After a fairly quiet weekend, the next system to watch for regionally significant weather is now developing over the Plains. While heavy snow is falling in parts of the Rockies today, it’ll take about a day for this system to get its act together and start bringing impactful weather to lower-lying areas farther east. With that in mind, the ingredients won’t come together for organized severe thunderstorm activity today. However, tomorrow will mark the beginning of a three-day severe weather event across the Deep South as this system moves steadily east.
GOES-East WV imagery this morning does a good job highlighting the key features we’ll be tracking over the next few days. As per usual, we have two disturbances to watch over the next few days. The southern disturbance, currently located near the Baja California peninsula, will mostly disintegrate as it moves northeast across the Mexican mountains today. That disturbance will be the one to watch for severe thunderstorm development as it moves through eastern TX/LA/AR tomorrow. The northern disturbance will end up being the seed for the primary storm’s development which will occur Thursday over the Southeast.
Here’s the ECMWF EPS spaghetti forecast for 500mb heights tomorrow afternoon. Our main disturbance will be drifting slowly through the Rockies, not too far from where it is now. Similarly, the large ridge off the Southeast will remain more or less stuck in place this week. The features to watch for severe thunderstorm formation are the disturbances embedded within broad southwesterly flow from Baja California into the Ohio Valley. The leading disturbance will be responsible for Tuesday’s severe threat, the second disturbance will emerge during the early morning hours on Wednesday, and the third disturbance will be responsible for Wednesday’s severe threat.
Here’s a look at tomorrow’s severe weather setup as forecast by the ECMWF and visualized by the Thunderstorm Composite product. A plume of weak instability is forecast from eastern TX through southern AR ahead of a fairly weak cold front. While wind shear profiles are favorable for severe thunderstorms, there’s plenty of uncertainty regarding just how much instability will be available.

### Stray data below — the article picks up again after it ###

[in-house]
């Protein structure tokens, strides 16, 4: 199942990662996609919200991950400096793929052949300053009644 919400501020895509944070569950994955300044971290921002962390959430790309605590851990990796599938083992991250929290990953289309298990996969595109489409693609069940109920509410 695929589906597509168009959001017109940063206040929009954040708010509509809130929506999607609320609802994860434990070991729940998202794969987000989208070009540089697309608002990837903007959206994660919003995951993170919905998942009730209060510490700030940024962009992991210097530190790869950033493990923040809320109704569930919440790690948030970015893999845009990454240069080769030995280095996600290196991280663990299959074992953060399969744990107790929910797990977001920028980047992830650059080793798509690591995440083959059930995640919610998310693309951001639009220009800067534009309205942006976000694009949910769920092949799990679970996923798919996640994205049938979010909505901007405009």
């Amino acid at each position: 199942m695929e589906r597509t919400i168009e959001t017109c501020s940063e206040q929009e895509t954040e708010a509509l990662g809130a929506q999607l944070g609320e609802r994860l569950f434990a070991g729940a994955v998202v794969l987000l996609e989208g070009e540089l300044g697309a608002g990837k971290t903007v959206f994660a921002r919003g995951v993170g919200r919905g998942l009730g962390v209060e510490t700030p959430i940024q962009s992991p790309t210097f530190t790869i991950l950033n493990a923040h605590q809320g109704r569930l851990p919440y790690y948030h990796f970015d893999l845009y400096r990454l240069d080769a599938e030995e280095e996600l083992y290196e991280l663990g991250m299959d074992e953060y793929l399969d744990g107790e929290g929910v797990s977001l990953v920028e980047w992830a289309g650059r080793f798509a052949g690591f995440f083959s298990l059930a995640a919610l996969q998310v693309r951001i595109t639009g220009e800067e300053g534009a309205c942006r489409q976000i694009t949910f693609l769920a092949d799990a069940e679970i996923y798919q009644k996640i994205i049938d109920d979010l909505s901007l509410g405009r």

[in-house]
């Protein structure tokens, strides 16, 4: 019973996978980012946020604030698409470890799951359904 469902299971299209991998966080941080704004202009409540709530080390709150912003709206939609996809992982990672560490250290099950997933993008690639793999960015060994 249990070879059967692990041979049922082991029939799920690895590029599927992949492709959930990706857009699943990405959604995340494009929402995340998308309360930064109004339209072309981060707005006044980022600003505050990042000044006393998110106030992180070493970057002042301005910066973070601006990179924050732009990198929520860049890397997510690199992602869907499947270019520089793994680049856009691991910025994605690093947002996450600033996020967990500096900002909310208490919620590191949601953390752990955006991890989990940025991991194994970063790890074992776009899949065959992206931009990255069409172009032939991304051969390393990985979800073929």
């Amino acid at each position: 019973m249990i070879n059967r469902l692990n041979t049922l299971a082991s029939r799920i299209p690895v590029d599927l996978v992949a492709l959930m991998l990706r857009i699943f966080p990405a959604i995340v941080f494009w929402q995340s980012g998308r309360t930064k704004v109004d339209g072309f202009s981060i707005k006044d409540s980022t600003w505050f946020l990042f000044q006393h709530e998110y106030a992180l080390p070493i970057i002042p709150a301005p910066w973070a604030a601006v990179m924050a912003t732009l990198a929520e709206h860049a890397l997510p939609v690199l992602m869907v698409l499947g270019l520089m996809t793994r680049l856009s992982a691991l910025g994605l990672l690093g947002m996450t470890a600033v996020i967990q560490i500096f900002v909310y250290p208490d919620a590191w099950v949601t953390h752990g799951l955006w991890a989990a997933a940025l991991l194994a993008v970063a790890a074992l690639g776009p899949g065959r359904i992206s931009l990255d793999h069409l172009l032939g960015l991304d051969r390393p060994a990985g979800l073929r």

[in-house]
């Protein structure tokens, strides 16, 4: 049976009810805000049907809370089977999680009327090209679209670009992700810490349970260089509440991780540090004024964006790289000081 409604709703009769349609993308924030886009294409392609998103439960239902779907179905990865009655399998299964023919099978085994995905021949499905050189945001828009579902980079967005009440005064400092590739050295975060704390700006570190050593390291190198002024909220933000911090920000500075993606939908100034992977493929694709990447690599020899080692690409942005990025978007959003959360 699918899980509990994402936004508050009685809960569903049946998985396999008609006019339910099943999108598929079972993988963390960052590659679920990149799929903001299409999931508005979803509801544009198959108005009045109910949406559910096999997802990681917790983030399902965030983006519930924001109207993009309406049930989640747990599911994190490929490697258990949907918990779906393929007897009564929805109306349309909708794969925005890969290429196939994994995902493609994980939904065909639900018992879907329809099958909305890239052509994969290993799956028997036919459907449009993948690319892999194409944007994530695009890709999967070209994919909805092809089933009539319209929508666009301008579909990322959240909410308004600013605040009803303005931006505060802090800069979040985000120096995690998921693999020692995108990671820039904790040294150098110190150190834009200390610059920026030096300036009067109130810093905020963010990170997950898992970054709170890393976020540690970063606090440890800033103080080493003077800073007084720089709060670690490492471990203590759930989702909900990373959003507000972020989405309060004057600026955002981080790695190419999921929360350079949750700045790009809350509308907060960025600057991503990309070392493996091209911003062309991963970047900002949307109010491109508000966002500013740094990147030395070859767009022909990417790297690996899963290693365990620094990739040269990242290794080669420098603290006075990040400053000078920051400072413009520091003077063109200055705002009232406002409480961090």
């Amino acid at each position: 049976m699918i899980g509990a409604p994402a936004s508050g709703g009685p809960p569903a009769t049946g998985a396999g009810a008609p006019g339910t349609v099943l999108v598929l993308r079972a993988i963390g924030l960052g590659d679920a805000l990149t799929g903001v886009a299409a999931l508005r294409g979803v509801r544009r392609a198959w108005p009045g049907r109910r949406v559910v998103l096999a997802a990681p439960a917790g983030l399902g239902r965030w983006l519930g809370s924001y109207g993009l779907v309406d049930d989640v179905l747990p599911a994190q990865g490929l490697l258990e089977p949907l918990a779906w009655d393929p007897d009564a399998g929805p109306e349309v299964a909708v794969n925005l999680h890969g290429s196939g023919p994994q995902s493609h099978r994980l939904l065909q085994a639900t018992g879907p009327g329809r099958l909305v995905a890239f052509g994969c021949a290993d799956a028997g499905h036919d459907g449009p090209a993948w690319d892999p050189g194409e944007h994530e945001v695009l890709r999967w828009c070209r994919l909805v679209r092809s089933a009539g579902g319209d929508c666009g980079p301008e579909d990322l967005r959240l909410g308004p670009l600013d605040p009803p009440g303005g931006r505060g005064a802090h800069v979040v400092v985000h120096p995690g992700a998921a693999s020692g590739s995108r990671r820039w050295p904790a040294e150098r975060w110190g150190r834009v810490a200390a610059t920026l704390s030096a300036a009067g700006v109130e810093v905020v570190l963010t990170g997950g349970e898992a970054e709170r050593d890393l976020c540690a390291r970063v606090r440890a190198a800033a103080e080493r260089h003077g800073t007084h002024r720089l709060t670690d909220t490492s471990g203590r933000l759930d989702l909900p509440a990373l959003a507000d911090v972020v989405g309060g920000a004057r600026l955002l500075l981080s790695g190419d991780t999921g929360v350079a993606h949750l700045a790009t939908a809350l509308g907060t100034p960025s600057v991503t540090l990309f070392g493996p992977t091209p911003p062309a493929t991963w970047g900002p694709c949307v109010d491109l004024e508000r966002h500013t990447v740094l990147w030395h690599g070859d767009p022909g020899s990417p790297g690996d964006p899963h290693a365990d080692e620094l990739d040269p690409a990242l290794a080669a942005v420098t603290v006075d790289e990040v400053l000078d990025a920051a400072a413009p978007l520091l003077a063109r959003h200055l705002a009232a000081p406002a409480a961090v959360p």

This EPS spaghetti plot showing each member’s forecast for various CAPE thresholds highlights the uncertainty present in the instability forecast across our area of interest. While >1000 J/kg of CAPE seems like a good bet across eastern TX, the range of possible outcomes for southern AR and NW LA is anywhere between 100 J/kg (not supportive of severe storms) and 1000 J/kg (supportive of severe storms). What’s responsible for this uncertainty? It’s not yet clear how much sunshine will develop in this area tomorrow morning after a round of showers moves through during the morning. If those showers move out quickly and sunshine is able to develop during the midday hours, more instability will develop. If the showers linger a bit longer, the air will remain cooler and thus more stable.
I’m also not impressed by the forcing mechanisms available for storm development tomorrow. The cold front won’t have much southeastward momentum by the time it reaches TX/OK, the disturbance currently drifting over the Baja peninsula will be reduced to a nearly-indistinguishable blip in the flow, and the jet-level winds show barely any divergence. If the atmosphere fails to produce a single thunderstorm capable of taking advantage of the environment tomorrow, I wouldn’t be all that surprised.
On Wednesday, the atmosphere will be much more favorably set up for severe weather. A strengthening low level jet will help bring warm/moist/unstable air north from the Gulf of Mexico while the ejection of the main trough out of the Rockies will help get the cold front moving and air parcels rising. Shear profiles will vary a bit across the area of interest on Wednesday with unidirectional shear over LA/MS favoring the development of a squall line while shear profiles that include more directional variability exists farther east across SW AL and the FL Panhandle. If storms were able to develop in these areas, a more discrete mode might be possible for a few hours before the cold front eventually sweeps through the area. Damaging winds and embedded tornadoes will be the primary threat with all storms.
By Thursday, additional energy will be added to the system as a series of disturbances drop into the main trough over the Mississippi Valley. The addition of colder air on the NW side of the storm will strengthen the thermal gradient (horizontal change in temperature) which in turn will strengthen the wind field. The net result will be much more kinetic (wind) energy available for thunderstorms to tap into.
Here’s what the setup on Thursday looks like. A strong low level jet will develop in response to a strong upper level jet streak running from Detroit to Nova Scotia. That LLJ will carry unstable air north, setting the stage for storms to develop as our cold front continues marching east. This setup strongly favors the development of a squall line with damaging winds and embedded tornadoes. The availability (or lack thereof) of instability will determine where exactly the northern edge of the severe risk is, but I think a low-topped line of storms capable of damaging winds is possible as far north as VA/MD.
I’ll have another post tomorrow or Wednesday AM that focuses more on the Thursday severe threat once its details become a bit more clear.